What's in the theater

A Poet and an Astrologer

Percy Bysshe Shelley, in his A Defence of Poetry, written in 1821, most famously declared poets are the unacknowledged legislators of the world. Shelley was a romantic, and we all know romantics are by nature, affected with mystery and emotion, which inevitably tug them away from reality. Obviously, their utterances are prone to exaggeration—at least that is what most worldly people think. But living in the 21st century, I fully and firmly subscribe to Shelley's above quoted statement.

Shakespeare said, The lunatic, the lover and the poet, are of imagination all compact—a very compatible yet paradoxical parallelism between lunatic, lover and poet, indeed! This also reminds me of Cervantes' milestone novel Don Quixote, for he too in this book, has drawn a parallel between poets and eccentrics who prefer to turn their backs on life for the very reason that they love to merely select from life what pleases them—and there infiltrates imagination! English playwright and poet William Shakespeare and Spanish fiction writer Miguel de Cervantes were contemporaries, though Cervantes was born seventeen years after Shakespeare. Interestingly, both of them died in April 1616—Cervantes only one day before Shakespeare.

There are innumerable examples of poets and writers born with prophetic qualities—one ready example is Jules Verne, a French poet, novelist and playwright of the 19th century, who wrote revelatory fictions like 20000 Leagues Under the Sea, Around the World in 80 Days, Journey to the Center of the Earth. We have our indigenous examples too.  In our folk fairy tales, we see bangma-bengmi (birds with oracular powers) to predict our futures or fly the fairy characters thousands of miles in an instant (with supersonic speed), google-like mirror that gives information of the world in an instant, etc. So much so is the power of romanticism! Even an all time great scientist like Einstein believed that a man without imagination is worth nothing.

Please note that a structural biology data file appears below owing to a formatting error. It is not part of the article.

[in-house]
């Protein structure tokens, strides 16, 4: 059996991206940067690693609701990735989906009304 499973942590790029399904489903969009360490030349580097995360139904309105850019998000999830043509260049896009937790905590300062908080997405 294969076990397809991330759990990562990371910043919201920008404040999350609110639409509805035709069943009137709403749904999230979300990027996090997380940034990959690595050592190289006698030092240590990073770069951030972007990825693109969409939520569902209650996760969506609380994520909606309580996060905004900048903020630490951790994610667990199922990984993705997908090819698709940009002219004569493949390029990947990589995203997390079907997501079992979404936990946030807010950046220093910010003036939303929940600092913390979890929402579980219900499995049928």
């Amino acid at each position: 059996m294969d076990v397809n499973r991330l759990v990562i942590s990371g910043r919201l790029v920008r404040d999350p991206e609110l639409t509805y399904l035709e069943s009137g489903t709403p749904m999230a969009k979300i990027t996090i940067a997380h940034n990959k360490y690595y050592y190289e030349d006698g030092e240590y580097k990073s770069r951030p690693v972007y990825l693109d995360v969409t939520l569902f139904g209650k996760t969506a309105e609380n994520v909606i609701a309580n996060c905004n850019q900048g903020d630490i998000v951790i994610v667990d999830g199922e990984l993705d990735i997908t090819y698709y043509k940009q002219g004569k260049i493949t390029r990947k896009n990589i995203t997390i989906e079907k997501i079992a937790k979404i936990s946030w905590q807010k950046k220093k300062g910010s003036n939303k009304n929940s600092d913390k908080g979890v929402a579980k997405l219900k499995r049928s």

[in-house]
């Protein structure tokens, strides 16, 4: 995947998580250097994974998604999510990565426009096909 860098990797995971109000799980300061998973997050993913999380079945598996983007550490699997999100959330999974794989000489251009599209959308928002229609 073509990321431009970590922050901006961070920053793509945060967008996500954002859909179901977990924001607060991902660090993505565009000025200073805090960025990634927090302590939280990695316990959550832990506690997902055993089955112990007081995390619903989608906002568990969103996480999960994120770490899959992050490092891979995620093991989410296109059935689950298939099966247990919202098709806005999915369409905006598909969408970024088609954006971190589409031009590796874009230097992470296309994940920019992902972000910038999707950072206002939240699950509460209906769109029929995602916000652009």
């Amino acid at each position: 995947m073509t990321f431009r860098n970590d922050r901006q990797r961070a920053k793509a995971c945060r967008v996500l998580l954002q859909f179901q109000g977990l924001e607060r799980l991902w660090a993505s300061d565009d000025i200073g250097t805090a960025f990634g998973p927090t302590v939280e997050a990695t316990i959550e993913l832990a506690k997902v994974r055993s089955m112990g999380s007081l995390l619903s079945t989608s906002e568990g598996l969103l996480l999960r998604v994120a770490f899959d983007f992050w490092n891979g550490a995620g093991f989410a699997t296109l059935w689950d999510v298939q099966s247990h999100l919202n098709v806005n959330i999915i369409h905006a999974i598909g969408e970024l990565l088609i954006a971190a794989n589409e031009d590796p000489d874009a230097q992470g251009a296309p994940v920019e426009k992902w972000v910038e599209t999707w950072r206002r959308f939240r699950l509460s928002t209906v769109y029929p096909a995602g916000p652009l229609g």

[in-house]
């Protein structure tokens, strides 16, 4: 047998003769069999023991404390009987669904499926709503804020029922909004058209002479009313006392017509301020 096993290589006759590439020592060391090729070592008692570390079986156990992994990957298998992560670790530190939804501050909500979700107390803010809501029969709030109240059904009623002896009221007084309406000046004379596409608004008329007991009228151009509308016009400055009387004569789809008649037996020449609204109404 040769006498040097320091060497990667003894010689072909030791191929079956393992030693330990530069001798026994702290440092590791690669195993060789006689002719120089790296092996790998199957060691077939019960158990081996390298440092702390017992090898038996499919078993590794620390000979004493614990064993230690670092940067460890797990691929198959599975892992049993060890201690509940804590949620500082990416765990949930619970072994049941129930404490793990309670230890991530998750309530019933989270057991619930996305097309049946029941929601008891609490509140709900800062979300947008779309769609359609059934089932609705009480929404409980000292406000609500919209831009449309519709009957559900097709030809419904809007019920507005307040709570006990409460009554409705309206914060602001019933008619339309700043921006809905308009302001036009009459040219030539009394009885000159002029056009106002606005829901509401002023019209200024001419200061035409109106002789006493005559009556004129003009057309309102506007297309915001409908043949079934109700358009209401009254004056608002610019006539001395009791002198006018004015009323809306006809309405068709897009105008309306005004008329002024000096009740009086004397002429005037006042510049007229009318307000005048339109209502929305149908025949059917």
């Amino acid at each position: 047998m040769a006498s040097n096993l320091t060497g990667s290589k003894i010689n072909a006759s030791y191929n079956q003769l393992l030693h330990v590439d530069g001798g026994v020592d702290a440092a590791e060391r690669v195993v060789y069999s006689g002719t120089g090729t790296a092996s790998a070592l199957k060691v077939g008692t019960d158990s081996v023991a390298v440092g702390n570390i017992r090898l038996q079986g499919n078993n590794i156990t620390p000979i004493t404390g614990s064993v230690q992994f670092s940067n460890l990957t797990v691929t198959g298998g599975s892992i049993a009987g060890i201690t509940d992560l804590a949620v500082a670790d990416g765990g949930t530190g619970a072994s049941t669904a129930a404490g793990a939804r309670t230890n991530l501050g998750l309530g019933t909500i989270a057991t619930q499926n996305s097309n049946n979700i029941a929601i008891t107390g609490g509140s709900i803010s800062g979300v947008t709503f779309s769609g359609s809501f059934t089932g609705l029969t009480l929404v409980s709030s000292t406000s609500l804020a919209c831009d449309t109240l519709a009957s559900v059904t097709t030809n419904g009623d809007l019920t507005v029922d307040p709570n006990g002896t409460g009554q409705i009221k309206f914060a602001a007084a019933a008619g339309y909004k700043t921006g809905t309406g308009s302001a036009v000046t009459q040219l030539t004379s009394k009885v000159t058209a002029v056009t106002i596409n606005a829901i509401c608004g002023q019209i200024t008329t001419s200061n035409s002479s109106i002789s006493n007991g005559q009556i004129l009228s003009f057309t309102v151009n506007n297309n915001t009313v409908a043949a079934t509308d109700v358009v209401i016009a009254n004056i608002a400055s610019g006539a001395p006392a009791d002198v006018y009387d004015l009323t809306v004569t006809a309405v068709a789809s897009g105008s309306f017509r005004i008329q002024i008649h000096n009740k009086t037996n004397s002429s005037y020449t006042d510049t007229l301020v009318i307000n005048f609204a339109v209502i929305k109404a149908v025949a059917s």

It is not uncommon that poets and writers have inbuilt apocalyptic visions. Khana, born in the ancient time in rural Bangladesh, was such a female poet. It is said that Sappho, perhaps, was the first best-known woman poet born in the 7th century in Greece. But Khana was born approximately in the 9th century, who was not only a poet but also an astrologer—legendary at that! For till now, we often quote and find truth in Khanar bachan (Khana's proverbs) that mostly deal with agrarian cultures.

Innumerable legends surround Khana, who is known also as Leelavati. One such legend has been adeptly and artfully used by playwright and theater activist, Samina Lutfa Nitra, to write her play Khona. The very purpose of my using adeptly and artfully is, Samina has been very successful in putting up the case of a woman who struggled so hard to establish the very essence of social reality and truth rooted in the proposition that subalterns of the society matter a lot for better life and living. But then, she utterly failed because of male chauvinism and domination and their heinous bigotry attitudes. Not much of a documentation support is there to dig out the real truth about severing Khona's tongue for her being a shrew that eventually, both covertly and overtly, challenged her father-in-law's very existence as a prognosticator—but of course it is a very likely interpretation keeping in mind, the 9th century societal reality (or our reality even in the 21st century!). The play reminds me of a song too, by Mallika Sengupta themed on Khana.

It is a very well-written, well-directed and well-produced play by Bot Tala, a theater group in performance for how many years, I am not sure as I failed 3/4 times to enter its webpage! No doubt their slogan aesthetics and language through action thoroughly endorses their performances, for I also have seen their other hallmark production, Krucher Kornel (spelt Crutcher Colnel by the group). But of course, I like Khona more than Krucher Kornel, though both have been directed by Mohammad Ali Haider. I am even intrepid enough to say Khona is by far his best-directed play.


The writer is an educationist teaching English Language & Literature at Central Women's University. He is also a Bangla Academy awardee for translation.


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